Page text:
The meanings of colors in a family crest

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The tradition of heraldry, the art of designing and preserving family crests, dates back to the 12th century in northwestern Europe. The armour of the time covered mounted knights entirely, making them difficult to identify. Artists painted colourful crests on a knight's shield to identify the armour-clad individual.

Eventually the tradition expanded beyond nobility, and even working-class families developed their own family crests. Heraldry developed conventions and meanings for common colours and symbols found on crests. Learning the common meaning of colours in heraldry allows you to better understand your family's crest.

Gules (Red)

Traditional terms for the colours in family crests are more ornate than the common name of the colour. However, using the traditional colour names identifies that particular colour as used in heraldry. Gules is the more poetic name for the colour red, and identifies a warrior. By extension, the colour red on a family crest symbolises military prowess and greatness of spirit.

Azure (Blue)

Azure, or blue, is a colour often associated with loyalty. A blue crest indicates that the family strongly honours any ties of loyalty to a leader or even to principles. By extension, blue in a family crest represents truthfulness and honesty.

Vert (Green)

Popular with chivalric knights of the 12th century, the use of the colour green in crests demonstrates the trait of loyalty in love. Vert also carries the traditional meanings of the Roman Catholic liturgical colour green, which symbolises hope and joy in renewal.

Sable (Black)

Although Hollywood images associate black knights with formidable evildoers or rogue knights, the colour black in a family crest represents the virtue of constancy. Sable crests can also carry the connotation of grief or mourning.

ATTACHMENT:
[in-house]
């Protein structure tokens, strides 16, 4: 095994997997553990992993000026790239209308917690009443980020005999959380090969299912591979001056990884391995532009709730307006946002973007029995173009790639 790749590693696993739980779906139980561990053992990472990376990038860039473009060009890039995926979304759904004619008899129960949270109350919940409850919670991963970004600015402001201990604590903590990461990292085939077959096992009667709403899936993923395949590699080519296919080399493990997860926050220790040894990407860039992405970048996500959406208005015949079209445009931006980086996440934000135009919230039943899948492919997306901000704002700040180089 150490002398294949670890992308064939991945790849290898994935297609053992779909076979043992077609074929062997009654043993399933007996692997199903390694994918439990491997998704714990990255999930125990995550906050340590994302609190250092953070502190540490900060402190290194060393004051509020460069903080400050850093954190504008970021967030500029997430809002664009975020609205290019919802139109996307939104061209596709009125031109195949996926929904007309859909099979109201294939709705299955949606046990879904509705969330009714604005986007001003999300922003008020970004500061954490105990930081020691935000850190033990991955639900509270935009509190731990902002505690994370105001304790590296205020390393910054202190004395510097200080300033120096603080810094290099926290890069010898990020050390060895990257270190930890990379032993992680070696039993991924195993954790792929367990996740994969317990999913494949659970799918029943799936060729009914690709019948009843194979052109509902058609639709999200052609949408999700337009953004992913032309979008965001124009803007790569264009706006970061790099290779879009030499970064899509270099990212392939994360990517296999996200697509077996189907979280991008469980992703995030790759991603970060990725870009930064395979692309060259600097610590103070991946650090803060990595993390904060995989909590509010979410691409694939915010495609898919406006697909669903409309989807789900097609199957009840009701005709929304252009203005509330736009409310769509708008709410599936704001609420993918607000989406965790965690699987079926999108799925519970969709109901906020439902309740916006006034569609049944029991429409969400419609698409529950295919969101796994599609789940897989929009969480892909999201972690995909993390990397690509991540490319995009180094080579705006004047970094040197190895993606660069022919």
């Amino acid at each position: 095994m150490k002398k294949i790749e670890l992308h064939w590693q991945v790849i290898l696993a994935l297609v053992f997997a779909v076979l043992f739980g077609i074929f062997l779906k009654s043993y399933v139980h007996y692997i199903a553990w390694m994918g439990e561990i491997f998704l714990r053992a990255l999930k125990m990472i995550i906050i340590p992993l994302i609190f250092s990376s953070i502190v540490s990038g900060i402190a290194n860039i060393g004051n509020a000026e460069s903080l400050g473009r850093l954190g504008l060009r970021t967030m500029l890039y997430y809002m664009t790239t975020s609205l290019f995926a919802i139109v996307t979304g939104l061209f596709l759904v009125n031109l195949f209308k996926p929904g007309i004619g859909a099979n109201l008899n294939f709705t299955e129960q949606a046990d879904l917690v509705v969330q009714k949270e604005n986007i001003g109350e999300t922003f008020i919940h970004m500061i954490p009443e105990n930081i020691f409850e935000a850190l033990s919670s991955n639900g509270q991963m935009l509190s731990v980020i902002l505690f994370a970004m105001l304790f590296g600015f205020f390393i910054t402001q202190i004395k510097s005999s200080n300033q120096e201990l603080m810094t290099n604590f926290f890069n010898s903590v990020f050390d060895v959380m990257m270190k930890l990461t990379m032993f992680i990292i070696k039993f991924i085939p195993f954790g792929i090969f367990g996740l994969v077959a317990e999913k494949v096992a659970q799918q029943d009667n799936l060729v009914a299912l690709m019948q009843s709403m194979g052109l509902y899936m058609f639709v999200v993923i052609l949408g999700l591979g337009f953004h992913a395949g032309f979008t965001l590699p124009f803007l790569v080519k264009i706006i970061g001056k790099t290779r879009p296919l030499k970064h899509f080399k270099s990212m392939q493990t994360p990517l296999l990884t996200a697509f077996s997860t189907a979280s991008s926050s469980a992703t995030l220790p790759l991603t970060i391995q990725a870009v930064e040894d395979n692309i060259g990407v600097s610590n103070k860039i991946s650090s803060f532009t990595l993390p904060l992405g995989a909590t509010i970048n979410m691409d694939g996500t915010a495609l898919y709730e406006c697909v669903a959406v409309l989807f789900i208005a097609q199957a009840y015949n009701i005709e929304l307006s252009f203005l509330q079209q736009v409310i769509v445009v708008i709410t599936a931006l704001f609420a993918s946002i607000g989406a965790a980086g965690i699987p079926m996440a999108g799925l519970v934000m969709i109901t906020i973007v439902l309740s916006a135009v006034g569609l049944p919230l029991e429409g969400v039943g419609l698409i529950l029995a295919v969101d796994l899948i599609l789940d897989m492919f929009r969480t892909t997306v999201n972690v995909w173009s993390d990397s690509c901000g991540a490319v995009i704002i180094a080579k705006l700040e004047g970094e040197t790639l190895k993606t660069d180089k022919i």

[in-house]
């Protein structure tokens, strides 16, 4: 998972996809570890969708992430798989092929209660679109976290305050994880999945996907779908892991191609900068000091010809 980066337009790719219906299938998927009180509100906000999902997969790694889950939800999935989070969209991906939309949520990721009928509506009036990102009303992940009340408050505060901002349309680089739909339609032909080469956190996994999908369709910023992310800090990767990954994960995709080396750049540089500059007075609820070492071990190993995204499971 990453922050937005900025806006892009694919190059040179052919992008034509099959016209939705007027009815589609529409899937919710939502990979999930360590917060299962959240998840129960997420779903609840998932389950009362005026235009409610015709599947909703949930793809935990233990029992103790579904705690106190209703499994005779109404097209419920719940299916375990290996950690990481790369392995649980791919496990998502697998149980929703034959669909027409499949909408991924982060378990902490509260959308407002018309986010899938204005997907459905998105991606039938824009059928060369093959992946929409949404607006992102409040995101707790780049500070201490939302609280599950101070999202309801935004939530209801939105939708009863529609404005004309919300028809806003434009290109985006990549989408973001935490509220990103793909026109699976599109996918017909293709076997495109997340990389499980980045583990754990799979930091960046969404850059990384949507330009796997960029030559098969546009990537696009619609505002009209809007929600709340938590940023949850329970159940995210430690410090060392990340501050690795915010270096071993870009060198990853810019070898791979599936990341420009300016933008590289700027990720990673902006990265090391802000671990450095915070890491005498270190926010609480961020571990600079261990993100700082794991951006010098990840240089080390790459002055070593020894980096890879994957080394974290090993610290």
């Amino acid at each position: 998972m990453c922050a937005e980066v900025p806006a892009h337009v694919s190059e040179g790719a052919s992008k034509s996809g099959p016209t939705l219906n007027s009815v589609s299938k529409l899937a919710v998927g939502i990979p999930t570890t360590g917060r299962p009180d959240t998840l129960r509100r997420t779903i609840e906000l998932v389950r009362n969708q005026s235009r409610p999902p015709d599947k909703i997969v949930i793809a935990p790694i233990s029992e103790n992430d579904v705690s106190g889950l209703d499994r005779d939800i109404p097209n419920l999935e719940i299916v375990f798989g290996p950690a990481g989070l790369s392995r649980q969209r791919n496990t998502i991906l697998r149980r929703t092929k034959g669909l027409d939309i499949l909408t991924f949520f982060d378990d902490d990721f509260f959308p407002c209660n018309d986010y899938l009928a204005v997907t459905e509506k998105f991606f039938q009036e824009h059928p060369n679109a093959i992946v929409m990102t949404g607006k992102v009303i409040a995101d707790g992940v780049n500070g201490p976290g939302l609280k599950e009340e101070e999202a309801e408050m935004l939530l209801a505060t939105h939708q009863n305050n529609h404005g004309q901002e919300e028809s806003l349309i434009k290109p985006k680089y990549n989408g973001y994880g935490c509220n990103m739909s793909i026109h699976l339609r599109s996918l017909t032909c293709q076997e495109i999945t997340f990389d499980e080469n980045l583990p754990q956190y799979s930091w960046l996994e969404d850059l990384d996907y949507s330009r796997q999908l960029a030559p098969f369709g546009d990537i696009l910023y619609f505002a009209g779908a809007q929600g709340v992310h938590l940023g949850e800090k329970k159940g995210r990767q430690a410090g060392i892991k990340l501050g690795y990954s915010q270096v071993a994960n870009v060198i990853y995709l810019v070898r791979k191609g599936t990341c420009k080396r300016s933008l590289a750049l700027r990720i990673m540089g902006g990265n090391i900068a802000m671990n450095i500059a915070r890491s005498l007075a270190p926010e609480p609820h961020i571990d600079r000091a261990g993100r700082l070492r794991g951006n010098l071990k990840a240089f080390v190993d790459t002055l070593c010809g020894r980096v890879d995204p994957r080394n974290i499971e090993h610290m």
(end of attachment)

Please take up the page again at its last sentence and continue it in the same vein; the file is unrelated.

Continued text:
Purpure (Purple)

Western tradition associates the colour purple with nobility and wealth as far back as the 18th century B.C., when the high cost of the rich Phoenician dye made the colour accessible to only the wealthiest. Through its use as the colour of royalty, purpure, or purple, gained the additional meanings of justice and sovereignty.

Or (Gold)

Named after the material, gold refers to colours ranging from true gold to yellow. When family crests were painted on shields, artists would paint all the other colours of the crest onto a shield made of gold if the family had the means. The colour symbolises generosity and elevation of the mind.

Argent (Silver)

Similar to or (gold), argent also represents white as well as silver. The clean, brilliant appearance of this colour lends to its meaning of peace and sincerity.

Tawny (Orange)

Historians and heraldry scholars debate over whether tawny and sanguine held separate meanings on crests. Some believe that these two colours were added by later scholars in an attempt to increase the number of colours from seven to nine. They hold that tawny and sanguine (orange and maroon) were different shades of gules (red). Those that think tawny is a distinct heraldic colour associate it with ambition.

Sanguine (Maroon)

Sanguine shares part in the same debate as tawny. Scholars cannot agree on whether it is a separate heraldic colour or just a shade of red. The school of thought that finds sanguine to be its own colour associate it with patience in battle.